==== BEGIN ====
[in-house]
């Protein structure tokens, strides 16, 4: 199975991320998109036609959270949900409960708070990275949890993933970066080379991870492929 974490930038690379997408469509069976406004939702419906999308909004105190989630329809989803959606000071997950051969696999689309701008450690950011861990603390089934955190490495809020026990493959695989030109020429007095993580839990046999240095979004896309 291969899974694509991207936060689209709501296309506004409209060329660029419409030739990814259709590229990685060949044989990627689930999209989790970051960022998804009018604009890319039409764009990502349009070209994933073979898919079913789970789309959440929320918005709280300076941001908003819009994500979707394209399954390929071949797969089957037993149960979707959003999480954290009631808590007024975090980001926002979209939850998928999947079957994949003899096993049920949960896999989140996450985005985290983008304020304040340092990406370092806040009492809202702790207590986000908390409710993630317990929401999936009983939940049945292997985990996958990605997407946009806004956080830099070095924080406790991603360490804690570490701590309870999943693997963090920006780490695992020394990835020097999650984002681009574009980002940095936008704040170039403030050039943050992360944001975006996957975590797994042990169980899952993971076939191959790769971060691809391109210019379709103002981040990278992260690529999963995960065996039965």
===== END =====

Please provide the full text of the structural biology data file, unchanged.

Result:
[in-house]
């Protein structure tokens, strides 16, 4: 199975991320998109036609959270949900409960708070990275949890993933970066080379991870492929 974490930038690379997408469509069976406004939702419906999308909004105190989630329809989803959606000071997950051969696999689309701008450690950011861990603390089934955190490495809020026990493959695989030109020429007095993580839990046999240095979004896309 291969899974694509991207936060689209709501296309506004409209060329660029419409030739990814259709590229990685060949044989990627689930999209989790970051960022998804009018604009890319039409764009990502349009070209994933073979898919079913789970789309959440929320918005709280300076941001908003819009994500979707394209399954390929071949797969089957037993149960979707959003999480954290009631808590007024975090980001926002979209939850998928999947079957994949003899096993049920949960896999989140996450985005985290983008304020304040340092990406370092806040009492809202702790207590986000908390409710993630317990929401999936009983939940049945292997985990996958990605997407946009806004956080830099070095924080406790991603360490804690570490701590309870999943693997963090920006780490695992020394990835020097999650984002681009574009980002940095936008704040170039403030050039943050992360944001975006996957975590797994042990169980899952993971076939191959790769971060691809391109210019379709103002981040990278992260690529999963995960065996039965």